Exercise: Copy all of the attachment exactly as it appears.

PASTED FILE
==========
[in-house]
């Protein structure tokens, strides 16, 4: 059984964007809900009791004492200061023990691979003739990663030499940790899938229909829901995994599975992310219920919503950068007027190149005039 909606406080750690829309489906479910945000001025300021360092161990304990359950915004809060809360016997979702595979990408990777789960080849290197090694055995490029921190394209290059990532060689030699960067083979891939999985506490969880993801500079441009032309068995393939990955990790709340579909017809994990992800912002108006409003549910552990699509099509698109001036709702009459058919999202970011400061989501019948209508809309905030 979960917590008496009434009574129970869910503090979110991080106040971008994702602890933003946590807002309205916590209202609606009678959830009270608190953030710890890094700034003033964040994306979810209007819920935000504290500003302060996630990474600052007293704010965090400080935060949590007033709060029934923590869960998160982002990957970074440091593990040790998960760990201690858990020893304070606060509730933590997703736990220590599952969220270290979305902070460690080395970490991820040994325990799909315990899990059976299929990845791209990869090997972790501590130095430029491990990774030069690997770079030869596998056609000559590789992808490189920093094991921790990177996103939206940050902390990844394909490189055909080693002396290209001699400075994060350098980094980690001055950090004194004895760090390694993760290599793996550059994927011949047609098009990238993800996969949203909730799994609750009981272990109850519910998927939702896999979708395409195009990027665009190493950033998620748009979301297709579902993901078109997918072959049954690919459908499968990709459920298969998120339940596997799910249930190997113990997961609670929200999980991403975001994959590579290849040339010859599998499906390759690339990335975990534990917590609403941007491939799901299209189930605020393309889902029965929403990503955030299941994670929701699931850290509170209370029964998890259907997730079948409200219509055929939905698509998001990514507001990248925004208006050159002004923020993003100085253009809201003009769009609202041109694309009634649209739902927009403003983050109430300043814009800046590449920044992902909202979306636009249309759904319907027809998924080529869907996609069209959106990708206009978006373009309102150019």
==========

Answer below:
[in-house]
């Protein structure tokens, strides 16, 4: 059984964007809900009791004492200061023990691979003739990663030499940790899938229909829901995994599975992310219920919503950068007027190149005039 909606406080750690829309489906479910945000001025300021360092161990304990359950915004809060809360016997979702595979990408990777789960080849290197090694055995490029921190394209290059990532060689030699960067083979891939999985506490969880993801500079441009032309068995393939990955990790709340579909017809994990992800912002108006409003549910552990699509099509698109001036709702009459058919999202970011400061989501019948209508809309905030 979960917590008496009434009574129970869910503090979110991080106040971008994702602890933003946590807002309205916590209202609606009678959830009270608190953030710890890094700034003033964040994306979810209007819920935000504290500003302060996630990474600052007293704010965090400080935060949590007033709060029934923590869960998160982002990957970074440091593990040790998960760990201690858990020893304070606060509730933590997703736990220590599952969220270290979305902070460690080395970490991820040994325990799909315990899990059976299929990845791209990869090997972790501590130095430029491990990774030069690997770079030869596998056609000559590789992808490189920093094991921790990177996103939206940050902390990844394909490189055909080693002396290209001699400075994060350098980094980690001055950090004194004895760090390694993760290599793996550059994927011949047609098009990238993800996969949203909730799994609750009981272990109850519910998927939702896999979708395409195009990027665009190493950033998620748009979301297709579902993901078109997918072959049954690919459908499968990709459920298969998120339940596997799910249930190997113990997961609670929200999980991403975001994959590579290849040339010859599998499906390759690339990335975990534990917590609403941007491939799901299209189930605020393309889902029965929403990503955030299941994670929701699931850290509170209370029964998890259907997730079948409200219509055929939905698509998001990514507001990248925004208006050159002004923020993003100085253009809201003009769009609202041109694309009634649209739902927009403003983050109430300043814009800046590449920044992902909202979306636009249309759904319907027809998924080529869907996609069209959106990708206009978006373009309102150019």